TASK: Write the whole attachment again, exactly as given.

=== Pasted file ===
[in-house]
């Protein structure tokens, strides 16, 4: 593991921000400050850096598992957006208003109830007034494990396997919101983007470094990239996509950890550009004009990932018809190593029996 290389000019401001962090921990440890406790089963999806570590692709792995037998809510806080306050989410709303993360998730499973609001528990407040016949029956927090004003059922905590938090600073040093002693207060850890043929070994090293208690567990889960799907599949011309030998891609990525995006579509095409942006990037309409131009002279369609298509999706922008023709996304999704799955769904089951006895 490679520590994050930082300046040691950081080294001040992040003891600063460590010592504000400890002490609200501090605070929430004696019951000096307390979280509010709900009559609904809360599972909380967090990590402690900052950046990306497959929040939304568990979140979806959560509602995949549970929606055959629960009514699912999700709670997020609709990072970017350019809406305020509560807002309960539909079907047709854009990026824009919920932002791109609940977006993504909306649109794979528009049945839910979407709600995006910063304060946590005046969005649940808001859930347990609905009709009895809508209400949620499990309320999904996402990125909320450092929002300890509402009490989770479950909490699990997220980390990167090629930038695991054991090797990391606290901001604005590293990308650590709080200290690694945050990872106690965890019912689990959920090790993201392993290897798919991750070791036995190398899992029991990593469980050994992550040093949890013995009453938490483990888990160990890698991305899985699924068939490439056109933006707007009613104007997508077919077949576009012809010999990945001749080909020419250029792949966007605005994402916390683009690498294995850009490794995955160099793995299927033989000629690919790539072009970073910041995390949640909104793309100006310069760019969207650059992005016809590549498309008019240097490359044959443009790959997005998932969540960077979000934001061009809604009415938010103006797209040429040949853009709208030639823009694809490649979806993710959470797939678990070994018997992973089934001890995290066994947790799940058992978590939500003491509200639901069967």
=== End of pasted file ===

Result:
[in-house]
């Protein structure tokens, strides 16, 4: 593991921000400050850096598992957006208003109830007034494990396997919101983007470094990239996509950890550009004009990932018809190593029996 290389000019401001962090921990440890406790089963999806570590692709792995037998809510806080306050989410709303993360998730499973609001528990407040016949029956927090004003059922905590938090600073040093002693207060850890043929070994090293208690567990889960799907599949011309030998891609990525995006579509095409942006990037309409131009002279369609298509999706922008023709996304999704799955769904089951006895 490679520590994050930082300046040691950081080294001040992040003891600063460590010592504000400890002490609200501090605070929430004696019951000096307390979280509010709900009559609904809360599972909380967090990590402690900052950046990306497959929040939304568990979140979806959560509602995949549970929606055959629960009514699912999700709670997020609709990072970017350019809406305020509560807002309960539909079907047709854009990026824009919920932002791109609940977006993504909306649109794979528009049945839910979407709600995006910063304060946590005046969005649940808001859930347990609905009709009895809508209400949620499990309320999904996402990125909320450092929002300890509402009490989770479950909490699990997220980390990167090629930038695991054991090797990391606290901001604005590293990308650590709080200290690694945050990872106690965890019912689990959920090790993201392993290897798919991750070791036995190398899992029991990593469980050994992550040093949890013995009453938490483990888990160990890698991305899985699924068939490439056109933006707007009613104007997508077919077949576009012809010999990945001749080909020419250029792949966007605005994402916390683009690498294995850009490794995955160099793995299927033989000629690919790539072009970073910041995390949640909104793309100006310069760019969207650059992005016809590549498309008019240097490359044959443009790959997005998932969540960077979000934001061009809604009415938010103006797209040429040949853009709208030639823009694809490649979806993710959470797939678990070994018997992973089934001890995290066994947790799940058992978590939500003491509200639901069967």